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Hard Fairness Versus Proportional Fairness in Wireless Communications: The Single-Cell Case

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3 Author(s)
Caire, G. ; Ming Hsieh Dept. of Electr. Eng., Univ. of Southern California, Los Angeles, CA ; Muller, R. ; Knopp, R.

We consider a wireless communication system formed by a single cell with one base station and K user terminals. User channels are characterized by frequency-selective fading due to small-scale effects, modeled as a set of M parallel block-fading channels, and a frequency-flat distance-dependent path loss. We compare delay-limited systems with variable-rate systems under fairness constraints, in terms of the achieved system spectral efficiency C (bit/s/Hz) versus Eb /N0. The considered delay-limited systems impose "hard-fairness": every user transmits at its desired rate on all blocks, independently of its fading conditions. The variable-rate system imposes "proportional fairness" via the popular Proportional Fair Scheduling (PFS) algorithm, currently implemented in 3G wireless for data (delay-tolerant) applications. We find simple iterative resource allocation algorithms that converge to the optimal delay-limited throughput for orthogonal (frequency-division multiple access (FDMA)/time-division multiple access (TDMA)) and optimal (superposition/interference cancellation) signaling. In the limit of large K and finite M we find closed-form expressions for C as a function of Eb/N0. We show that in this limit, the optimal allocation policy consists of letting each user transmit on its best subchannel only. Also, we find a simple closed-form expression for the throughput of PFS in a cellular environment, that holds for any K and M. Finally, we obtain closed-form expressions for C versus Eb/N 0 in the low and high spectral efficiency regimes. The conclusions of our analysis in terms of system design guidelines are as follows: a) if hard fairness is a requirement, orthogonal access incurs a large throughput penalty with respect to the optimal (superposition coding) strategy, especially in the regime of high spectral efficiency; b) for high spectral efficiency, PFS does not provide any significant gain and ma- y even perform worse than the optimal delay-limited system, despite the fact that the imposed fairness constraint is laxer; c) for low to moderate spectral efficiency, the stricter hard-fairness constraint incurs in a large throughput penalty with respect to PFS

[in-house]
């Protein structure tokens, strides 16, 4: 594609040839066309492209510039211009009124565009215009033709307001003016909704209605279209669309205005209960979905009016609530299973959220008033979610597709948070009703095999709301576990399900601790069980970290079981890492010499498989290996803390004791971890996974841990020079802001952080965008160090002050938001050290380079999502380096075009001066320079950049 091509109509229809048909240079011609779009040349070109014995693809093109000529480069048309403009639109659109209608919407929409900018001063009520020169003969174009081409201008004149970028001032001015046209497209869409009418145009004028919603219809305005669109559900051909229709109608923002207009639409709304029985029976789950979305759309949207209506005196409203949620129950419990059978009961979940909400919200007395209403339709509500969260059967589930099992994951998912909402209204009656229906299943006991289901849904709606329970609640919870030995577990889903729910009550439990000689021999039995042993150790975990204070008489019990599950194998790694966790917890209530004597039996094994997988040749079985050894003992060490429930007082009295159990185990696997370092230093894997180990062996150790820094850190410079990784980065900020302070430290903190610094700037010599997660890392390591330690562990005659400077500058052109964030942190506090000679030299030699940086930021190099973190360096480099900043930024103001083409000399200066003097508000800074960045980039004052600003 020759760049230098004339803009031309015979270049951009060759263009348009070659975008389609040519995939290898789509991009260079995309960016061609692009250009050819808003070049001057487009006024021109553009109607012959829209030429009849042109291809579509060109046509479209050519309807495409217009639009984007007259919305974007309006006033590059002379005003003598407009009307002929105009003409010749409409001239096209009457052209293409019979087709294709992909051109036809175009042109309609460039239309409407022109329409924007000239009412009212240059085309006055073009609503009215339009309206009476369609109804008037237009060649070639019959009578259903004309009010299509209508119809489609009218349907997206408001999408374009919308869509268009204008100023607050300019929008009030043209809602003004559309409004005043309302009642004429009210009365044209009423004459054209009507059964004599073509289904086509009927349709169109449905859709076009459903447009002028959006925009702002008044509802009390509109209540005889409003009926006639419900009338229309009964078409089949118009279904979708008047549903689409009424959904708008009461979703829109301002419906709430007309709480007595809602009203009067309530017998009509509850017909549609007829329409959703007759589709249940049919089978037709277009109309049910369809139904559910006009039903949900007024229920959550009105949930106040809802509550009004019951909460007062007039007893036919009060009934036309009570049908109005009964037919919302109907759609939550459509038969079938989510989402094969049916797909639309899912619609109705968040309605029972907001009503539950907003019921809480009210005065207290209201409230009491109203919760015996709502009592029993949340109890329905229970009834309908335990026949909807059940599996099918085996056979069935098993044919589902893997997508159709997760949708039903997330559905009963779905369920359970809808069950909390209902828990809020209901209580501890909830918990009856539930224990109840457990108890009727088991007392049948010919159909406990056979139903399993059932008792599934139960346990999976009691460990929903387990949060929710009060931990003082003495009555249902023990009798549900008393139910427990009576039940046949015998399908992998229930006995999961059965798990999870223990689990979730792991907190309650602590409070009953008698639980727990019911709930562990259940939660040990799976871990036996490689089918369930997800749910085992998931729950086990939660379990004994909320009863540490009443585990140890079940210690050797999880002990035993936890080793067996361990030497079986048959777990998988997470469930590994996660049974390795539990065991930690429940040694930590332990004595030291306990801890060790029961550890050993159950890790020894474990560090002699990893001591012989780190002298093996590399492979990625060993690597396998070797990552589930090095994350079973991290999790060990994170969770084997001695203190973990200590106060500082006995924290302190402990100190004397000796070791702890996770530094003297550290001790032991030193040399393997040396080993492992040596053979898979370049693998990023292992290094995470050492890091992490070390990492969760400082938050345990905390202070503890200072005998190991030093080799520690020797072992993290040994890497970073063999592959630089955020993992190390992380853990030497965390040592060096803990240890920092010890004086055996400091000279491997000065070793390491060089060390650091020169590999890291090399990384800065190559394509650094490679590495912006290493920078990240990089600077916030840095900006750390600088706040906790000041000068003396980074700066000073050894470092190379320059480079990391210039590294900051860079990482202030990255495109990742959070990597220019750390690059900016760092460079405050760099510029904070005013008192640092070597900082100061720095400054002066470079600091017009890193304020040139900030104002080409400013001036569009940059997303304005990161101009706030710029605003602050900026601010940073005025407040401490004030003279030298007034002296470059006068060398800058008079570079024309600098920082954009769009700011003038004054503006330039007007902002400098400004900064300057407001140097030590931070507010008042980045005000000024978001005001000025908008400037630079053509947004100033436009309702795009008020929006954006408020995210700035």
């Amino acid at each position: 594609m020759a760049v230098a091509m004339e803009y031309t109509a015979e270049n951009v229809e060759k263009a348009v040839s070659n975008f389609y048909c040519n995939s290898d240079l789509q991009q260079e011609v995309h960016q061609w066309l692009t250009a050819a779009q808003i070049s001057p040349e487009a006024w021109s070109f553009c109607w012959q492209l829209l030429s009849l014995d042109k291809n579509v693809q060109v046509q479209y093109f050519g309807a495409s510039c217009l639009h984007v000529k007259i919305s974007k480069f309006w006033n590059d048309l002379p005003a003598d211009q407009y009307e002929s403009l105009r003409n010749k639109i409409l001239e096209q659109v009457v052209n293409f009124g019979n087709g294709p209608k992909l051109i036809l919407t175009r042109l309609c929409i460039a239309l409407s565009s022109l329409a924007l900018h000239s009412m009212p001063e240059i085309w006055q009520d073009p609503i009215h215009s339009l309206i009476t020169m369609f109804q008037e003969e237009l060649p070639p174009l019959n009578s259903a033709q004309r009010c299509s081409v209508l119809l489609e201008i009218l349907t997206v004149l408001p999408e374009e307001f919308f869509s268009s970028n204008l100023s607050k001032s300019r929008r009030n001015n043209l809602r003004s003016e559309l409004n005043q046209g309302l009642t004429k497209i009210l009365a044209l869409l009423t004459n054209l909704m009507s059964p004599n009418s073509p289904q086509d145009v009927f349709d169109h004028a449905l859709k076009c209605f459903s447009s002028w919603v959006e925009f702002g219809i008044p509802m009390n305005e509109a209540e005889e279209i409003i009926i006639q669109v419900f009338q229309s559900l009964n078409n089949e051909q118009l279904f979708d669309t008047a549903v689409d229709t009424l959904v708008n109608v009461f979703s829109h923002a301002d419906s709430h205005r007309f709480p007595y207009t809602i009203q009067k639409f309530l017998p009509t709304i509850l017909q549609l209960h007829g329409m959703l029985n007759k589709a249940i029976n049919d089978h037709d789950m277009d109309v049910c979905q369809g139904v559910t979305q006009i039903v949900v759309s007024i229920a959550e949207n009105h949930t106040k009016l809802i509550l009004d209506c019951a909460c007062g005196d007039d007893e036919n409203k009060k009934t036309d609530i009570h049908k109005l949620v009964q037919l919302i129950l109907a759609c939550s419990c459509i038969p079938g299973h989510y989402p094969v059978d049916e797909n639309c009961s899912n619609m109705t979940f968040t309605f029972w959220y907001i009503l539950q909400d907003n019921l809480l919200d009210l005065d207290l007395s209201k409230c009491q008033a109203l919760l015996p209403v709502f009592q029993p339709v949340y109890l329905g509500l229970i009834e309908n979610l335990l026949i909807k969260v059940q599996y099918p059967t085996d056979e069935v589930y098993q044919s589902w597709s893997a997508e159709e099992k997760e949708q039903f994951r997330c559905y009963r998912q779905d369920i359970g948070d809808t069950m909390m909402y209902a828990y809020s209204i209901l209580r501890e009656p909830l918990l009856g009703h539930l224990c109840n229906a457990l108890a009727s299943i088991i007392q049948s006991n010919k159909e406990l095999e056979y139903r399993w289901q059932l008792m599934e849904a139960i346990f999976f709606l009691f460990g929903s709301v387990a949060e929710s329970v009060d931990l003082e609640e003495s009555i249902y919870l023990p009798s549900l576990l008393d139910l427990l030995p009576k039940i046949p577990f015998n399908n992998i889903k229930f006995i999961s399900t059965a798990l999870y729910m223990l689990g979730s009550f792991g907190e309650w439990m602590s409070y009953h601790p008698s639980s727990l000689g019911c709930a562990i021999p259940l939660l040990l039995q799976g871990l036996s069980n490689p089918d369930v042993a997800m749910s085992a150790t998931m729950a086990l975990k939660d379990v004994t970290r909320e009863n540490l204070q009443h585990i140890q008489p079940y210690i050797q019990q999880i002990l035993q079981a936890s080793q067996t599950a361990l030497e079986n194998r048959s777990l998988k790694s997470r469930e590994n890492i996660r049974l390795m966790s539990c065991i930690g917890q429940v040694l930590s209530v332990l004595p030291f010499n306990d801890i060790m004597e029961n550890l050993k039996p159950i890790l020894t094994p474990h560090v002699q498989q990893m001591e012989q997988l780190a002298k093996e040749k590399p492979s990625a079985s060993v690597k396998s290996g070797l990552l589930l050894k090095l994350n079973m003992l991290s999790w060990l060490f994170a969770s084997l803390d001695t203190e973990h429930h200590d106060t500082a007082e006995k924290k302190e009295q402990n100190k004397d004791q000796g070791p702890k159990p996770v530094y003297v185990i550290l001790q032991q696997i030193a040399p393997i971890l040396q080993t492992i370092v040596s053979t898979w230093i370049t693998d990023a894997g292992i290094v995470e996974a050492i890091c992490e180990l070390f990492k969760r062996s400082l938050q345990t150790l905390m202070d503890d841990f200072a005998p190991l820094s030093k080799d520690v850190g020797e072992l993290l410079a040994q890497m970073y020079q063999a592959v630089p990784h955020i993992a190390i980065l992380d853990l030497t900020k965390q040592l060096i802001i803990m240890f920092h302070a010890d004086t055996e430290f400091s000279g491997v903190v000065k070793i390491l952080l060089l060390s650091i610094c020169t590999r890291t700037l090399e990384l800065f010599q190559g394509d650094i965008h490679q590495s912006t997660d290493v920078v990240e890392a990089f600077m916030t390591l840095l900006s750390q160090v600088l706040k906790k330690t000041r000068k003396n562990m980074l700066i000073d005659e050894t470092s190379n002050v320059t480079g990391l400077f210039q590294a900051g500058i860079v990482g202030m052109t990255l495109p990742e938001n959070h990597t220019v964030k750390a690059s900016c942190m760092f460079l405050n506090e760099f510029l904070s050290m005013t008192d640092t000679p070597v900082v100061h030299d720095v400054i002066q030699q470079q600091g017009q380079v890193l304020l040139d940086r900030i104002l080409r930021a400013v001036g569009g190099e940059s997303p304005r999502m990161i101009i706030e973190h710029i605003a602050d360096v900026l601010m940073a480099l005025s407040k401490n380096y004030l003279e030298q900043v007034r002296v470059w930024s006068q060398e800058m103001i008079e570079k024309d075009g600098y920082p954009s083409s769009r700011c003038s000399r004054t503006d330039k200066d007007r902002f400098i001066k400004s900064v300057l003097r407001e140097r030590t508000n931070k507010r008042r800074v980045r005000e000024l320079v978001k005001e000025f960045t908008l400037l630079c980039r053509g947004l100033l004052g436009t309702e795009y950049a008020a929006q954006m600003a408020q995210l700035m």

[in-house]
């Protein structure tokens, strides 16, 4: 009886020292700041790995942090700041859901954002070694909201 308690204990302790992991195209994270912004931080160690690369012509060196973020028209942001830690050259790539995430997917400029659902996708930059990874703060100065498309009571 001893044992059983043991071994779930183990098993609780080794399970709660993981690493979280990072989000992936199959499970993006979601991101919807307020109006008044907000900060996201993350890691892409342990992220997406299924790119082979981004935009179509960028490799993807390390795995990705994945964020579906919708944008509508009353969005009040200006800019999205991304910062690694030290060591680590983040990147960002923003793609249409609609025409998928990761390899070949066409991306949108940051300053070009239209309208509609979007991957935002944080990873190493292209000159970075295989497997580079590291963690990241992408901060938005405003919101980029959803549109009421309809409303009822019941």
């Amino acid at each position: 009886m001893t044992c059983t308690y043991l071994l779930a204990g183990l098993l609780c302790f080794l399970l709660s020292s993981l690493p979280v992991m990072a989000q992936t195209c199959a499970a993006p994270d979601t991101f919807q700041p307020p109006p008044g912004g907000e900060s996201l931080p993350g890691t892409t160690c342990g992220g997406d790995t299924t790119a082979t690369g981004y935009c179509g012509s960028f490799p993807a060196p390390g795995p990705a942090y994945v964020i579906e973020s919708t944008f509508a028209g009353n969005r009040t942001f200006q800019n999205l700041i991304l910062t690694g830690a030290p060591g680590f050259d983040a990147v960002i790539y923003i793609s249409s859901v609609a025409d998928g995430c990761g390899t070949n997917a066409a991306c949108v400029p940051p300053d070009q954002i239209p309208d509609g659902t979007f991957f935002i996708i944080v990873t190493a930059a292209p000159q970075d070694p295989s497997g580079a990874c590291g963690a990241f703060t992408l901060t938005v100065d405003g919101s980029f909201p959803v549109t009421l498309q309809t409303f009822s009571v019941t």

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Information Theory, IEEE Transactions on  (Volume:53 ,  Issue: 4 )